HP Slashing Up to 33,000 Workers

The company expects to save about $2.7 billion, mostly by cutting jobs in the HP Enterprise business.
Matthew HellerSeptember 16, 2015
HP Slashing Up to 33,000 Workers

Ahead of splitting into two companies, Hewlett-Packard has announced it will eliminate more than 10% of its workforce, with most of the job cuts coming from the HP Enterprise spinoff.

The company expects to save about $2.7 billion by cutting 25,000 to 30,000 jobs from HP Enterprise and 3,300 from the smaller HP Inc. spinoff. Effective in November, HPE will sell things like computer servers, data storage, software, and services to business, while HP Inc. will focus on printers and personal computers.

“These restructuring activities will enable a more competitive, sustainable cost structure for the new Hewlett Packard Enterprise,” HP CEO Meg Whitman said in a news release. “We’ve done a significant amount of work over the past few years to take costs out and simplify processes and these final actions will eliminate the need for any future corporate restructuring.”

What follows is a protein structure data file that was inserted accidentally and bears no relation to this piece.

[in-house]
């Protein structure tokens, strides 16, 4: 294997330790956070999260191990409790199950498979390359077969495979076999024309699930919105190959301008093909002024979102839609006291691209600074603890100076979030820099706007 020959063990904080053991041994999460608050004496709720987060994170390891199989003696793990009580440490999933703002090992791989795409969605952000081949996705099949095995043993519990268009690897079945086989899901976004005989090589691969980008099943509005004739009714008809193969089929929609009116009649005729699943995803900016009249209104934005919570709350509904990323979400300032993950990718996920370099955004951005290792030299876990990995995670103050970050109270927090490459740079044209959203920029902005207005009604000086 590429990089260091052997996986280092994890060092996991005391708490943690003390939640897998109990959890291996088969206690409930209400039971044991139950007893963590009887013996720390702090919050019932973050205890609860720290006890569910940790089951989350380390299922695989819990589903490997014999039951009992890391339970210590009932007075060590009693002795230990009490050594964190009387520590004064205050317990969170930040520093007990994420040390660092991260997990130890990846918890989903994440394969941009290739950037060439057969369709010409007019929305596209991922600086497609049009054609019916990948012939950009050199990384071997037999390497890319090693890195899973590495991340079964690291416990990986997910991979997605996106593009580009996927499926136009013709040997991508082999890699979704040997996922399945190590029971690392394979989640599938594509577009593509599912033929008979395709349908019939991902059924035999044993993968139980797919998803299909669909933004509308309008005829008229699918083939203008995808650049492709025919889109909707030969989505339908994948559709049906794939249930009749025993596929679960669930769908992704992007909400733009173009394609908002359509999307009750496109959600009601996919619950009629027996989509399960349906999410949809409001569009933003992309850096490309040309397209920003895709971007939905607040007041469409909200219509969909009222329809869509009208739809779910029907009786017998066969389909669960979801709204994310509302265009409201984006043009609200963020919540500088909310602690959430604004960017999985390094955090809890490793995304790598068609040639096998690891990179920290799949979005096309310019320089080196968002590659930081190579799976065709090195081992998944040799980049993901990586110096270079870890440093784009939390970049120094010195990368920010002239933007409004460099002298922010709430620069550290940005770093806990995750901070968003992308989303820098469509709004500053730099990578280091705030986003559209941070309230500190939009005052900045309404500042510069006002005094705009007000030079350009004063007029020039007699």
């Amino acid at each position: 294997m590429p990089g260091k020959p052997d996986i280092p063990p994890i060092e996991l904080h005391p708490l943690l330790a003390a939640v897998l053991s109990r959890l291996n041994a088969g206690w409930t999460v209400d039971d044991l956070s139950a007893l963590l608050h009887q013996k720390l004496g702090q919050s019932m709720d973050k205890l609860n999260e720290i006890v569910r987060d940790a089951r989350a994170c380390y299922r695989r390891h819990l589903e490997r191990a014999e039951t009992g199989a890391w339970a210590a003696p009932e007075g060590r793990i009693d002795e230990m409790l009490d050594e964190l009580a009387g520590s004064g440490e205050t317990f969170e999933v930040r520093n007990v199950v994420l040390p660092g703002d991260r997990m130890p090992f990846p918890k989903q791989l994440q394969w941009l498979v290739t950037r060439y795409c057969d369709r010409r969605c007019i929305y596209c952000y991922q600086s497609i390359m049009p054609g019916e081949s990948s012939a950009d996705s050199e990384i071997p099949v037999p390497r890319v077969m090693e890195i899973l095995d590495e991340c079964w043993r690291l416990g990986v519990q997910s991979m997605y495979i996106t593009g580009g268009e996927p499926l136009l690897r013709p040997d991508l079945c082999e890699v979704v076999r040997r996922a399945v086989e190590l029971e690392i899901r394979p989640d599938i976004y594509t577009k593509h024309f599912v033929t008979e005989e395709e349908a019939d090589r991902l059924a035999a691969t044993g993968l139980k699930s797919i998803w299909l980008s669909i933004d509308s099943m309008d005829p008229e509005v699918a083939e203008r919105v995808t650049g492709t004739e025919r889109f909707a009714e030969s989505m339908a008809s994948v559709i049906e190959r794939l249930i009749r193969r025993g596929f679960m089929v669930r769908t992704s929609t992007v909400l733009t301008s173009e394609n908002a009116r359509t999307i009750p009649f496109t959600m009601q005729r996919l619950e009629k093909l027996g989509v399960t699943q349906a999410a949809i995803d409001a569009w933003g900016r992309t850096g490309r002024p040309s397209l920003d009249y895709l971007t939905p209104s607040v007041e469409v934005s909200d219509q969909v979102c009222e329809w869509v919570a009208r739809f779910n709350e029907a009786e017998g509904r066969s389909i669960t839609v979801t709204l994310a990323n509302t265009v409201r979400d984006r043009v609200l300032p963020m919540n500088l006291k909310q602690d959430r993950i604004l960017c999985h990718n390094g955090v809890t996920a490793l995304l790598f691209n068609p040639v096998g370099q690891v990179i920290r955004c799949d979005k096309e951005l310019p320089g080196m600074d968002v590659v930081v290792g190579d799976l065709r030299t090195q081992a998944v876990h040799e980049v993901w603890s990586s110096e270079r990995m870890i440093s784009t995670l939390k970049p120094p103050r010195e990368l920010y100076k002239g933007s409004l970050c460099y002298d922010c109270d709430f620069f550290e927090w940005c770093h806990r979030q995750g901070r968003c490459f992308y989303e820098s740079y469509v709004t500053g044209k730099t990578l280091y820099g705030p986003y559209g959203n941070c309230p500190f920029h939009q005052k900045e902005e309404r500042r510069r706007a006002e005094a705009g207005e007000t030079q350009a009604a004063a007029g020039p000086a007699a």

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As part of a restructuring announced in 2012, 54,000 jobs were previously cut at the company. Hewlett-Packard had 302,000 workers at the end of October 2014, down from a peak of about 350,000 in 2011.

According to The New York Times, the latest round of cuts will affect, in particular, jobs at call centers and other service centers in developed countries. “HP plans to automate many of the jobs, and build out positions in countries like India and Costa Rica,” the Times explained. “The services business had been largely dependent on just a few customers, and in 2014 it lost important accounts.”

HP also said it is moving more of its workers to lower-cost locations as part of its cost-cutting efforts. Forty-two percent of employees in the unit of HPE called enterprise services currently work in low-cost locations and executives said they plan to increase that figure to 60% by 2018.

“HP absolutely needs to fix enterprise services, PCs, and servers across both its companies,” Anand Srinivasan, an analyst at Bloomberg Intelligence, told Bloomberg. “Some of the issues are market related and some of them are HP-specific.

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